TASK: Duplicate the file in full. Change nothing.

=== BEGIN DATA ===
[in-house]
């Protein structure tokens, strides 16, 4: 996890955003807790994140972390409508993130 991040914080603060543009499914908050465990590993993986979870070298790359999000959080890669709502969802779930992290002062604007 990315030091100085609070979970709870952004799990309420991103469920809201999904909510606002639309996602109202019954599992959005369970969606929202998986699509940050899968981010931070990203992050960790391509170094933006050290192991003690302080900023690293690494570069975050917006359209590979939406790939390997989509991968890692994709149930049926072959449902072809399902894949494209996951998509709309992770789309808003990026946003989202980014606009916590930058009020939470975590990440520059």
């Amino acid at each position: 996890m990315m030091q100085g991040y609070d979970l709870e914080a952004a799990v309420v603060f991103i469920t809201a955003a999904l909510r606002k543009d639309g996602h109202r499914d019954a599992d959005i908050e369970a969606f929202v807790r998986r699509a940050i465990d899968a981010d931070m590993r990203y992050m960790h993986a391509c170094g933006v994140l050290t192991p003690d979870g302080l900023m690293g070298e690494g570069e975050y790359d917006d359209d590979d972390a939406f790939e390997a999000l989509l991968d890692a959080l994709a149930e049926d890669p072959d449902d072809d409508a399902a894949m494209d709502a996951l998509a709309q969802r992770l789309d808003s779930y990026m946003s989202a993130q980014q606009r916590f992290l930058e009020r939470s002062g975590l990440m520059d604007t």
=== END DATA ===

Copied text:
[in-house]
């Protein structure tokens, strides 16, 4: 996890955003807790994140972390409508993130 991040914080603060543009499914908050465990590993993986979870070298790359999000959080890669709502969802779930992290002062604007 990315030091100085609070979970709870952004799990309420991103469920809201999904909510606002639309996602109202019954599992959005369970969606929202998986699509940050899968981010931070990203992050960790391509170094933006050290192991003690302080900023690293690494570069975050917006359209590979939406790939390997989509991968890692994709149930049926072959449902072809399902894949494209996951998509709309992770789309808003990026946003989202980014606009916590930058009020939470975590990440520059």
């Amino acid at each position: 996890m990315m030091q100085g991040y609070d979970l709870e914080a952004a799990v309420v603060f991103i469920t809201a955003a999904l909510r606002k543009d639309g996602h109202r499914d019954a599992d959005i908050e369970a969606f929202v807790r998986r699509a940050i465990d899968a981010d931070m590993r990203y992050m960790h993986a391509c170094g933006v994140l050290t192991p003690d979870g302080l900023m690293g070298e690494g570069e975050y790359d917006d359209d590979d972390a939406f790939e390997a999000l989509l991968d890692a959080l994709a149930e049926d890669p072959d449902d072809d409508a399902a894949m494209d709502a996951l998509a709309q969802r992770l789309d808003s779930y990026m946003s989202a993130q980014q606009r916590f992290l930058e009020r939470s002062g975590l990440m520059d604007t």